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Old 04-08-2008, 02:21 PM   #17
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Ive already heard people with government health care grumble about it.
Then I hope that whatever the new universal plan is, it's better than what they're grumbling about! I just think it's imperative that, in all fairness, it's the same for everyone. If public sector folks are grumbling now, perhaps they won't mind giving it up and going with the rest of us.....
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Old 04-08-2008, 02:26 PM   #18
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Then I hope that whatever the new universal plan is, it's better than what they're grumbling about! I just think it's imperative that, in all fairness, it's the same for everyone. If public sector folks are grumbling now, perhaps they won't mind giving it up and going with the rest of us.....
Well their argument is that they gave up lesser pay for these retirement benefits.
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Old 04-08-2008, 06:29 PM   #19
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Seems to me that, although it's sometimes a little pricey & inefficient, most folks in this country do, in fact, get a fairly good level of health care.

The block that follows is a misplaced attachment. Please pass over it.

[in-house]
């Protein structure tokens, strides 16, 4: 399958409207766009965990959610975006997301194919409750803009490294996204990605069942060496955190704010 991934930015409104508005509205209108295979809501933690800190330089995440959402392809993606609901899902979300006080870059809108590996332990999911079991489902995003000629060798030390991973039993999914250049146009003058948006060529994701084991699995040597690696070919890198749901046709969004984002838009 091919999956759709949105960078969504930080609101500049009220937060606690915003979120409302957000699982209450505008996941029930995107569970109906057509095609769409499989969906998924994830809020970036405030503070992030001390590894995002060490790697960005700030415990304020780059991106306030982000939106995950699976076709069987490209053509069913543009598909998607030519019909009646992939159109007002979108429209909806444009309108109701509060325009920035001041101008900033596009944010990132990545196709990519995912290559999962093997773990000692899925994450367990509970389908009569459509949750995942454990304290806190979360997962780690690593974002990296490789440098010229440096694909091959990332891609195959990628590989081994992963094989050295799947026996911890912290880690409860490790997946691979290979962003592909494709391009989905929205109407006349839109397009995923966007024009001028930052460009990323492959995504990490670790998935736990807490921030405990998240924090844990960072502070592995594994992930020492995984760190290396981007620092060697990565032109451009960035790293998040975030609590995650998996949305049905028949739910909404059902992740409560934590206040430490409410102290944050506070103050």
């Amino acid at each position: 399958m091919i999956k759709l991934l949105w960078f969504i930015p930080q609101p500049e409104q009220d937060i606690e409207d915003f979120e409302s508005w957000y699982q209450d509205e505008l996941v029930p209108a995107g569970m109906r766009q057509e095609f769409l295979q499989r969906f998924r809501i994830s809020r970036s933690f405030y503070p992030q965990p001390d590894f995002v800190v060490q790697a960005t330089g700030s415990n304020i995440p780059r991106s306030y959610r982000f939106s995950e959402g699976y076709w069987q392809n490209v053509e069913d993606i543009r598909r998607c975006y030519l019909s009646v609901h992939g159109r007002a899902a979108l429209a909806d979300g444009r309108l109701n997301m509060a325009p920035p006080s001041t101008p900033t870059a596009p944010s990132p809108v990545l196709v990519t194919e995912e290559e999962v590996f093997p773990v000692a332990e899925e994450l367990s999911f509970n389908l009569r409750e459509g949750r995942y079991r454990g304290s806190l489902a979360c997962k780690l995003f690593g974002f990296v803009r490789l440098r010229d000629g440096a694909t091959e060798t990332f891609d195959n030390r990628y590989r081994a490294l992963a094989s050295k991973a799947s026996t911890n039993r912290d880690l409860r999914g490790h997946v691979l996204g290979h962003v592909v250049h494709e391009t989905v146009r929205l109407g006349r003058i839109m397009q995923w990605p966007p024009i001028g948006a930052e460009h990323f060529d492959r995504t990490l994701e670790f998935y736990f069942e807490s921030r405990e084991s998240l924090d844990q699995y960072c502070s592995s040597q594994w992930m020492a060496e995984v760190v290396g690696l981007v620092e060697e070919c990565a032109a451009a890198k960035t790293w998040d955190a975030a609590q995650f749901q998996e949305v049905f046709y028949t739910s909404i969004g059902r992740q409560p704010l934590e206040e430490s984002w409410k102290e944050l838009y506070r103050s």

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Old 04-08-2008, 06:32 PM   #20
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Martha,

With all due respect (sincerely), have you scrutinized the "plans" of Obama and Hillary and found either significantly better/more convincing? Seems the choice among candidates is SOP politics once again, the 'lesser of all evils' offered. I can't remember anyone I've voted for that I thought had every single issue answered with what I wanted to hear (and never expect to).

And on healthcare specifically, I think it's inevitable that we will have universal healthcare eventually. But I don't think it's going to happen suddenly no matter what any candidate promises while campaigning.

And if we did suddenly get universal healthcare, can you imagine the FIRE stampede?